• Michele says:

    Of course this is a victory! Neither PETA nor any other animal rights organization is going to convince everyone all of a sudden to adopt a vegan diet so they have to make changes little by little. And having a huge company like Burger King adopt these new measures is going to have a very significant impact on the factoryfarming industry. All of this means that many thousands of animals who would have been enduring horrendous conditions will now at least have more humane conditions. PETA will have been successful in reducing the suffering of these animals. Burger King’s new approach will help more and more people become informed about factory farming therefore more and more people will realize how detrimental it is to animals the environment and humans. Consequently more and more people will become vegetarian or vegan. Again this is a success for PETA and the animals of course!.

  • Brandon says:

    This is hardly a “victory.” PETA should be working to abolish the exploitation of animals instead of regulating their use. PETA’s motto “Animals are not ours to eat wear experiment on or use for entertainment.” I urge PETA to get out of the welfare business and take a stand for veganism and animal rights. Which side are you on the animals or the industry?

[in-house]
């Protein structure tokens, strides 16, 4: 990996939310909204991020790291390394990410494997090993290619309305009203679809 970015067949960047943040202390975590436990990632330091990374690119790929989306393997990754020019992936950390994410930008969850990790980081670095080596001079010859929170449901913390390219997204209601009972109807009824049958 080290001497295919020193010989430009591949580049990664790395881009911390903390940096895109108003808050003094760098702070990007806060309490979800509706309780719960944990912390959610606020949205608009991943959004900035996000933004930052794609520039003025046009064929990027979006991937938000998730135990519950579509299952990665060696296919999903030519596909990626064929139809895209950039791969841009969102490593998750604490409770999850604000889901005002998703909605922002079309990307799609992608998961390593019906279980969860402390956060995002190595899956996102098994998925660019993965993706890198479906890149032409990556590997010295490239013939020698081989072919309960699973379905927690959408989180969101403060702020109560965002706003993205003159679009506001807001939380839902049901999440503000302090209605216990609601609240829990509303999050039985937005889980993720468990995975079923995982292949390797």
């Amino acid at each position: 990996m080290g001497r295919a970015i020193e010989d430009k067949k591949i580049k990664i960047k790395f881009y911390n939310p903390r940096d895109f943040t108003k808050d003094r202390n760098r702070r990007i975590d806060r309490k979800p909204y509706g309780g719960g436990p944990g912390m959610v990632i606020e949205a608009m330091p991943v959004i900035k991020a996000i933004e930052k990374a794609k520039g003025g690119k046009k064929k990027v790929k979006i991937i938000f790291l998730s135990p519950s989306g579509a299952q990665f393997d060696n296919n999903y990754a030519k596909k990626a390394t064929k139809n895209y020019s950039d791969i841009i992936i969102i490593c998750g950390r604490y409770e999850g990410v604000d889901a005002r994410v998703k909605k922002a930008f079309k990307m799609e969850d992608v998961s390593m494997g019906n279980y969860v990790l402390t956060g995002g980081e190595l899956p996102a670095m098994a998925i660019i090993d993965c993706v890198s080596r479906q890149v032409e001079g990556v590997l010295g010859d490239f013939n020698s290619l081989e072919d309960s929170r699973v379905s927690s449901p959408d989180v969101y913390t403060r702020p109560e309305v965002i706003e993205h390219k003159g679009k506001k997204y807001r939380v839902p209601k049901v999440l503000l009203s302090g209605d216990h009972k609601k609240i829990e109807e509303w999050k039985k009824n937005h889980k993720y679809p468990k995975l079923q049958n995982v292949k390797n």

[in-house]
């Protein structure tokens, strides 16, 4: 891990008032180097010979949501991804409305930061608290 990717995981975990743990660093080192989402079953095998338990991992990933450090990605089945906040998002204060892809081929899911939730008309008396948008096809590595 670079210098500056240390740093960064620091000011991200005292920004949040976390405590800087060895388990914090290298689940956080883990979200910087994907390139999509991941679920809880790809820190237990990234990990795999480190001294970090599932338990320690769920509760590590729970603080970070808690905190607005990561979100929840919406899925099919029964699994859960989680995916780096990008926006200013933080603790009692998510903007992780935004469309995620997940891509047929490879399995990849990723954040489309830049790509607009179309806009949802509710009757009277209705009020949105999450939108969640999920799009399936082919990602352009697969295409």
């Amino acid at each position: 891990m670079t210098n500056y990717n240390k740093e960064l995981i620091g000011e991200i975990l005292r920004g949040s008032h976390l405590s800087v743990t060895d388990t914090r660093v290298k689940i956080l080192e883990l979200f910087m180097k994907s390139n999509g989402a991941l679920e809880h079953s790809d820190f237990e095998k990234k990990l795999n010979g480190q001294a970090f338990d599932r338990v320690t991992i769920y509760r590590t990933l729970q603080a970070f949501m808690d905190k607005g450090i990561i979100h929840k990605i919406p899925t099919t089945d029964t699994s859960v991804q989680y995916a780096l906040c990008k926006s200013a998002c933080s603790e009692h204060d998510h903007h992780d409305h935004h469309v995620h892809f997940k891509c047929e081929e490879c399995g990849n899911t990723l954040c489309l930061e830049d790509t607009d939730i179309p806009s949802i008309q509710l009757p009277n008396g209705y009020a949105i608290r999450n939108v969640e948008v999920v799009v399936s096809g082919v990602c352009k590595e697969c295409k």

• Canaduck says:

    It’s wonderful that your farm still operates the way it does Kate but like Jack said you are by far in the minority. Most animals used in agriculture live absolutely awful lives. Please look at .

  • Joseph says:

    Kaitlyn I think the problem is with your farm is that your family still makes money off of the exploitation and death of animals. While you treat them better you still kill them in the end.

  • K says:

    This is wonderful! Although they obviously still serve animals the step BK has made is telling the public the fastfood industry is finally starting to get serious in the way these animals are treated and we have organizations such as PETA and HSUS to thank. PETA has done and is doing so many wonderful things for animals I am so proud to be a supporter! P.S. My my my when is KFC going to wise up? The ball is even further in their court now.

  • kelly says:

    Kate I’m confused. If you REALLY care about humane treatment of farm animals why do you seem completely unaware of the abuses of factory farming the MAJORITY of farming? These abuses are EXTREME. I’m a bit suspicious of your real interests when you call exposing these things extreme. Perhaps the real answer is that you are claiming these things are extreme so that farmers can go on doing whatever they want to animals fore profit without criticism? Also I have seen the most viciously abusive PUPPY MILLERS calling themselves “family farms.” Hence I’m a bit suspicious that the family farm thing isn’t a con and makebelieve.